Letters from Carl Barks - part 2 (last, for now)
Daniel van Eijmeren
dve at kabelfoon.nl
Sat Aug 11 08:18:49 CEST 2001
A b/w xerox of below typewritten letter was sent to me on November 8, 2000.
Transcription is made by me. I hope it's free of errors. I will make a
scan of the xerox available. As far as I know this letter is unpublished.
If it isn't, please let me know.
Some notes about the contents of the letter:
A temporary scan of a photo of "Utah Color" can be found at
Temporary, because I think there are some spots which do not appear
on the photo. (Not counting the flash light.) I briefly reconnected
my flawsy scanner in order to illustrate this letter's contents.
Otherwise it would have had to wait until I have searched and bought
a new one. (Hopefully with a longer lifetime! Snort! Snort!)
The poem is "Ode to the Disney Ducks". A transcription of this poem
can be found at "http://www.barksbase.de/english/", by following the
link "About Carl Barks". The poem is at the bottom of the biography.
Also notice Barks' comment on the possibilities of internet.
BTW. This is be the last part, for now.
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May 11, 1999
Many thanks for the birthday presents. Those books of duck stories
make a big impression on people here.
Thanks, too, for sending the color photo of the little landscape
Marko Leppala bought at a Christie auction. I haven't much record of
the painting. My sales book says I sold it to Bill Grandey in 1988 for
600 dollars. It is one of a few subjects that I used for experiments in
composition and color in the 1950's and 60's.
Some were watercolors and gouache, some acrylics, and some oils.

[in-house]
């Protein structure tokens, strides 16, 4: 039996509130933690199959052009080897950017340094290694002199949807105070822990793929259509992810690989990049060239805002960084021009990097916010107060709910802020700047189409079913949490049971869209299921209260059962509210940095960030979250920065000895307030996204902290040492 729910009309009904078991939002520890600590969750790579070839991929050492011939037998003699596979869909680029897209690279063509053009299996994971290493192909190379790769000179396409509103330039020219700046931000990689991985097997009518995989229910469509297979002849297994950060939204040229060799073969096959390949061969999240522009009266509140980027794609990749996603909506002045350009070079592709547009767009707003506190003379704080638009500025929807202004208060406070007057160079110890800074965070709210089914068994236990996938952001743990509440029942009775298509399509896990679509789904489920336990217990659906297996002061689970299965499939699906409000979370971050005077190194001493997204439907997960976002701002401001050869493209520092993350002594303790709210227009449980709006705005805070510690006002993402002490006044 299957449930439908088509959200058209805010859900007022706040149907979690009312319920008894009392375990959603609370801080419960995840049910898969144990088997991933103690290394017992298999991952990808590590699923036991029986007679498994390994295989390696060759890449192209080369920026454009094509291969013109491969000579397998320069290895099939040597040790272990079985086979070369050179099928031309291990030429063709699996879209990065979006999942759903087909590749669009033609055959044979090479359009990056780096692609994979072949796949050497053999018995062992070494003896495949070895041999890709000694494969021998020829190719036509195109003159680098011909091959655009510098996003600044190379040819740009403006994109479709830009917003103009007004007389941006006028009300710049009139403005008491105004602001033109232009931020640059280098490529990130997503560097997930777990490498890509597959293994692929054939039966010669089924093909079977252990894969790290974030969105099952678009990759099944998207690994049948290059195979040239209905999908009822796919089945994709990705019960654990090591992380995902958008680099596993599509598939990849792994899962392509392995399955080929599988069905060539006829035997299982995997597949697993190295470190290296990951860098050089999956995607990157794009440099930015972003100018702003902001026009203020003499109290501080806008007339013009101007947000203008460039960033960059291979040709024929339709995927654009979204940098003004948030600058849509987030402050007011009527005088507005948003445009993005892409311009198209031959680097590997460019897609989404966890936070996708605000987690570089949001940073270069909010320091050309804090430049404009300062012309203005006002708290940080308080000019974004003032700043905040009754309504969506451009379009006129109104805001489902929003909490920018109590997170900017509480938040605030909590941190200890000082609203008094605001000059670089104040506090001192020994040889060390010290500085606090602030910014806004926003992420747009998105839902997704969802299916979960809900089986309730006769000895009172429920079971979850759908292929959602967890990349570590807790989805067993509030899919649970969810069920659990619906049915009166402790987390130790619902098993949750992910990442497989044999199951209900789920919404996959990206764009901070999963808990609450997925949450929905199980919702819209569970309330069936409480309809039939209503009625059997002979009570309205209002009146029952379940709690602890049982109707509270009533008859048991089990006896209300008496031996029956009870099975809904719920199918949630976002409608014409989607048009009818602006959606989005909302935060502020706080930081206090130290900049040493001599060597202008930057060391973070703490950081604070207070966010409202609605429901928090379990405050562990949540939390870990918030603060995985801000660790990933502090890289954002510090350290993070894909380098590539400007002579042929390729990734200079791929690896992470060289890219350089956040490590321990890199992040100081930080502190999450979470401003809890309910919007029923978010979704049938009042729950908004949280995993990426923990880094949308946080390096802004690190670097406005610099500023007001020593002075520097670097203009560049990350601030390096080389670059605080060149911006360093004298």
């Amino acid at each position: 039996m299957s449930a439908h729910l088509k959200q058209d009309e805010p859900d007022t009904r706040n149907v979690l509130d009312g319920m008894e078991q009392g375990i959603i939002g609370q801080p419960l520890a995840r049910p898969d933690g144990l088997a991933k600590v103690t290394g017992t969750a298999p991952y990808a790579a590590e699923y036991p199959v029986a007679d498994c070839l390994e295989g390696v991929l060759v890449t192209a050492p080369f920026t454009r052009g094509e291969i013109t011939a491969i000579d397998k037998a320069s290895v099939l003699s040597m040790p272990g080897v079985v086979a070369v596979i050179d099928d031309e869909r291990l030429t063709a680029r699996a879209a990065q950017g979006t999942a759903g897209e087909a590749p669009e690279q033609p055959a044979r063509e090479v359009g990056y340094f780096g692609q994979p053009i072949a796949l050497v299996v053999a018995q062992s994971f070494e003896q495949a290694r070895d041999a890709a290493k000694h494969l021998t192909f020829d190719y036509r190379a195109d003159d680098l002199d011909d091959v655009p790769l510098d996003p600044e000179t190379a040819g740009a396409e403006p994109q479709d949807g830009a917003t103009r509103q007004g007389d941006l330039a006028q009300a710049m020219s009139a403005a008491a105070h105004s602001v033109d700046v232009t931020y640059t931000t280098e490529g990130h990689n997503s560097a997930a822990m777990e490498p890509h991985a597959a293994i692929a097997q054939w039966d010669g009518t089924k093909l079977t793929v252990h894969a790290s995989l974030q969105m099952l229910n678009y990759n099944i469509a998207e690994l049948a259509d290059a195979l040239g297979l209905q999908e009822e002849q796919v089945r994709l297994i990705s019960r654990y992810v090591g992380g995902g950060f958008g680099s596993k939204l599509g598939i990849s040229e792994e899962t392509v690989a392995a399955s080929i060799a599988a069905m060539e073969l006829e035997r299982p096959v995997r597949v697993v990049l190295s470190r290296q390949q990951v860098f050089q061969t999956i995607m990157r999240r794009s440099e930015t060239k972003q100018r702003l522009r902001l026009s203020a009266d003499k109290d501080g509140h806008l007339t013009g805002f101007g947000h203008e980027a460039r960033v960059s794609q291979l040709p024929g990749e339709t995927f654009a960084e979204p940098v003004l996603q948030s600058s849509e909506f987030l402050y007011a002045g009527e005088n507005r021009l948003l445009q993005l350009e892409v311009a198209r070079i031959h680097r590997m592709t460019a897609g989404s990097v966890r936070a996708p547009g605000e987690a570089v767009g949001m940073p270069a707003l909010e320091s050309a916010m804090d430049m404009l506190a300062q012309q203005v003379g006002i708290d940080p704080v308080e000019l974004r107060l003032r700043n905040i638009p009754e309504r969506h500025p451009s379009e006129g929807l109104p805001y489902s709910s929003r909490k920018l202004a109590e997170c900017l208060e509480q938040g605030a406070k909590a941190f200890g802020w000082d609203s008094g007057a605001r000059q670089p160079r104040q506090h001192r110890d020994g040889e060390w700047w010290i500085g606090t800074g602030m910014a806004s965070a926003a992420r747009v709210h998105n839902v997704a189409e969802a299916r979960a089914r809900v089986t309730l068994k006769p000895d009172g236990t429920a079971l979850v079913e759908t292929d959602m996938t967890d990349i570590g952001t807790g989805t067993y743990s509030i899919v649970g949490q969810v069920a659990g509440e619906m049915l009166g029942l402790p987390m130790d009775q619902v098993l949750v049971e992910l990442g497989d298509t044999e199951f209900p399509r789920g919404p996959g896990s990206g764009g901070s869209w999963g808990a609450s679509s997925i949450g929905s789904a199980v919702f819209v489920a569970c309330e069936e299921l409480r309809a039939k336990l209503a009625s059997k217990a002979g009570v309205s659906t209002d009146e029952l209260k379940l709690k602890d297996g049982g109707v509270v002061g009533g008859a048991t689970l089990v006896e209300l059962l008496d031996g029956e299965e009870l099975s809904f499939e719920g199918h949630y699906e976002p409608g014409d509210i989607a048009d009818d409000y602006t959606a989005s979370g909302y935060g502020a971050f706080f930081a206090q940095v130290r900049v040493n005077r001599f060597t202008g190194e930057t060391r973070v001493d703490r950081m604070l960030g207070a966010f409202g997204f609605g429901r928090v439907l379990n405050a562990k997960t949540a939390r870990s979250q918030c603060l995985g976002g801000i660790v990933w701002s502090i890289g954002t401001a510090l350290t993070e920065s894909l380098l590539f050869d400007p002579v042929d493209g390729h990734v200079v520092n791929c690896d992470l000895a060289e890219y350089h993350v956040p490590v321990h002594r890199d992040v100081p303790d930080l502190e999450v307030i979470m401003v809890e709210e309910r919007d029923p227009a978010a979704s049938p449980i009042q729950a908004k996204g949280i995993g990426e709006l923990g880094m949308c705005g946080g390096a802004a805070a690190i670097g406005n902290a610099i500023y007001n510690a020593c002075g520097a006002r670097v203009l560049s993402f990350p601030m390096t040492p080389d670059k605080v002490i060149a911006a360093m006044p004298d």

This subject, "Utah Color", was one I did over and over with mountains
of different shapes and colors. The buildings were adapted from a
lesson sketch in an old time watercolor instruction book. I invented
the sheep and foreground field.
I can't remember if this painting started as a watercolor on heavy
paper stock and then was finished with heavy opaque gouache, or if it
was finished with oil colors. It is a good example of how I slowly
changed from a black and white ink cartoonist into an "artist".
Am glad you like the short poem I wrote about the Disney ducks.
I was inspired by letters I often receive from fans saying they like
the way I taught little lessons in human decency and sensible behavior
in my stories. Believe me, my first aim in constructing scripts was to
make the situations funny. The little lessons crept in as part of the fun.
I am pleased to see so much interest in the duck stories and paintings.
It proves that Duckburg and its citizens are part of the whole world's
culture and lifestyle. In spite of the present shutdown of duck comics in
America, they will make a comeback even here.
I think it will be in a form that readers download from the Internet
instead of in flimsy books that sell on Newsstands.
Good luck to you and all the folks at Aku Ankka. I continue to live on
in fairly good health at 98. My eyesight is growing dim, but otherwise I'm
enjoying good luck, too.
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